The annual Conference of Parties (COP21) was held last week in Paris, where world leaders will decide on future actions to limit climate change. The outcome of this gathering, also known as the 2015 Paris Climate Conference, could affect the everyday lives of our children in years to come. So as a product line manager at Schneider Electric, I thought this was a good time to step back and consider how some of our business decisions can have an impact, even on a small scale, on global climate change.
Photo by Global Population Speak out (http://www.cop21.gouv.fr/en/learn/10-photos-of-a-changing-world/)
It’s an unfortunate but well-known fact in the industry that the process of distributing electricity is far from efficient. The rule of thumb is that on average, for every unit of electricity used at an end user site, three units must be produced at the electricity generation plant. This 1:3 ratio is the result of electricity manufacturing processes combined with transportation and conversion, meaning the many miles of electrical wires and different voltage conversion operations. So the best we can do is make the most of every electricity unit – that is, consume it with maximum efficiency.
A look back in time to judge progress
In the area I work in, the uninterruptible power supply or UPS business, the technology has seen lots of noteworthy improvements. One example is the increasing use of modular power protection, and how it helps customers use power more efficiently. Schneider Electric (or at the time, APC) was the first company to introduce modular UPSs back in 2002 with the Symmetra PX. The main benefit identified back then was scalability, or “pay as you grow” – customers could start with a few racks and minimal power protection (reducing their upfront investment), and scale up over time as their needs or business expanded. These benefits are still true today, and still resonate for many customers.
After 13 years of experience with modular UPS, we discovered that the concept has much more to offer than just scalability. A few years ago, we went from the first to the second generation of power modules. In so doing, efficiency jumped from 93% to 95.5% (UL, 208V figures). While that may seem like a small percentage jump, it results in a big saving: reducing the amount of “useless heating” (meaning electricity that is wasted in the form of heat as opposed to powering a load) from 7% down to 4.5%, a 35% improvement.
This improvement is delivered seamlessly to our customers, both new and existing, and for the same price as first-generation equipment. All it takes to upgrade is to remove the existing power modules, which in most cases are getting old anyway, and replace them with the second-generation ones. No downtime, no cabling, no mechanical frame to remove (and recycle). With a classic UPS, the equivalent upgrade would imply a full system replacement, including dismantling the old UPS, possibly changing cables, batteries and distribution – and a full day downtime in the best case.
So after two generations, we find that modular UPSs are not only more scalable and redundant, but also more future proof. They’re also more sustainable, as it provides customers with the latest energy efficiency improvements. I don’t think anyone foresaw that when modular UPSs were first introduced.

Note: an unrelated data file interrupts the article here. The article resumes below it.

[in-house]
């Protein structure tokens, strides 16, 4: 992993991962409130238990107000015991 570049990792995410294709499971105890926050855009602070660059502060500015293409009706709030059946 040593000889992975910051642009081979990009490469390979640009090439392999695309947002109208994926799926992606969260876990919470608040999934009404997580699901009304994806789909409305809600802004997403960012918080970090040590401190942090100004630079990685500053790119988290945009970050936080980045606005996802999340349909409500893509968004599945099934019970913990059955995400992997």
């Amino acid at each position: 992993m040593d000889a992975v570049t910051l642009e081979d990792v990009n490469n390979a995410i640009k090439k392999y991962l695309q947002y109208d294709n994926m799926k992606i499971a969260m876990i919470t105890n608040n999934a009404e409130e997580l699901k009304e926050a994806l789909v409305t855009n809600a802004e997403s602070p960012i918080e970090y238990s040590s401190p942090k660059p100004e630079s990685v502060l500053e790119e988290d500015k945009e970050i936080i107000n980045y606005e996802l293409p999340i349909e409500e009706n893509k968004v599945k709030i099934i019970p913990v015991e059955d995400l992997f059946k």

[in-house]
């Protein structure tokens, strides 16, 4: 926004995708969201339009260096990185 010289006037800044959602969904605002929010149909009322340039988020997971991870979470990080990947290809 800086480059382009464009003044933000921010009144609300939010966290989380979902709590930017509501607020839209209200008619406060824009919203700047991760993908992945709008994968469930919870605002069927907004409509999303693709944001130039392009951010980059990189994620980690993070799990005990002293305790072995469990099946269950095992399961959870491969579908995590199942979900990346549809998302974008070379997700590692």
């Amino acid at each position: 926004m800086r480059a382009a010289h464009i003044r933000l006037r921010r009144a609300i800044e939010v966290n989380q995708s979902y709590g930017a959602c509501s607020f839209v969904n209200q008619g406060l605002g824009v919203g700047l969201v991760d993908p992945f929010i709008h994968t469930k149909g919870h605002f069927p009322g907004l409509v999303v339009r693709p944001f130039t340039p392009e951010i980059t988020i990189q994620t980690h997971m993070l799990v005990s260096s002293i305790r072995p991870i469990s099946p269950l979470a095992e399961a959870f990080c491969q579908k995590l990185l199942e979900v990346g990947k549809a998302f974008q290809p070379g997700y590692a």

How a 2% increase in UPS efficiency = 400 trees
Which brings me back to COP21. We saw that upgrading a modular UPS system provides a 2% increase in energy efficiency, conservatively. What does that mean in terms of carbon emissions? At 50kW load, it represents 1kW less electricity consumption (2%*50kW=1kW). That’s a savings delivered all year round, 24x7x52, which comes out to 8.736 kWH saved per year (24*7*52*1=8.736 kWH). The most obvious benefit is an economic one: with an average electricity price of $0.12/kWH, the immediate yearly saving is about $1.050 per year.
But what does the increase in energy efficiency translate to in terms of CO2 emissions – and how many trees would need to be planted to achieve a similar effect?
CO2 emissions are designated as the primary source for global warming – and the main element that COP21 tries to keep under control. CO2 emissions linked to electricity highly depend on the electricity plant type. In the worst (and still most common) case, if the electricity comes from a coal plant, 1kWH of electricity produced results in almost 1kg of CO2 emissions in the air. So using the 8.736kWH saved every year – if the electricity came from a coal plant, it’s 8.736kg of CO2 emissions avoided – more than 8 tons!
Trees are known to absorb CO2 through the photosynthesis process. According to a USA NGO study, one single tree can absorb up to 48lb (21.8kg) of CO2 per year. So these 8.736kg of CO2 represent the yearly carbon absorption of 8736/21.8 = 400 trees!
I realize the details surrounding such calculations may be up for debate. What if the electricity came from a wind or solar farm? And I hope COP21 will result in an accelerated transition to such renewable energy sources. But that transition will take time. Today customers can both save money on electricity and reduce carbon emissions by upgrading to the latest modular technology. So why wait?
Learn more about how Schneider Electric is helping to promote sustainable energy at our our sustainability page, which details our own efforts as a company as well as various efforts we’re involved with around the globe.
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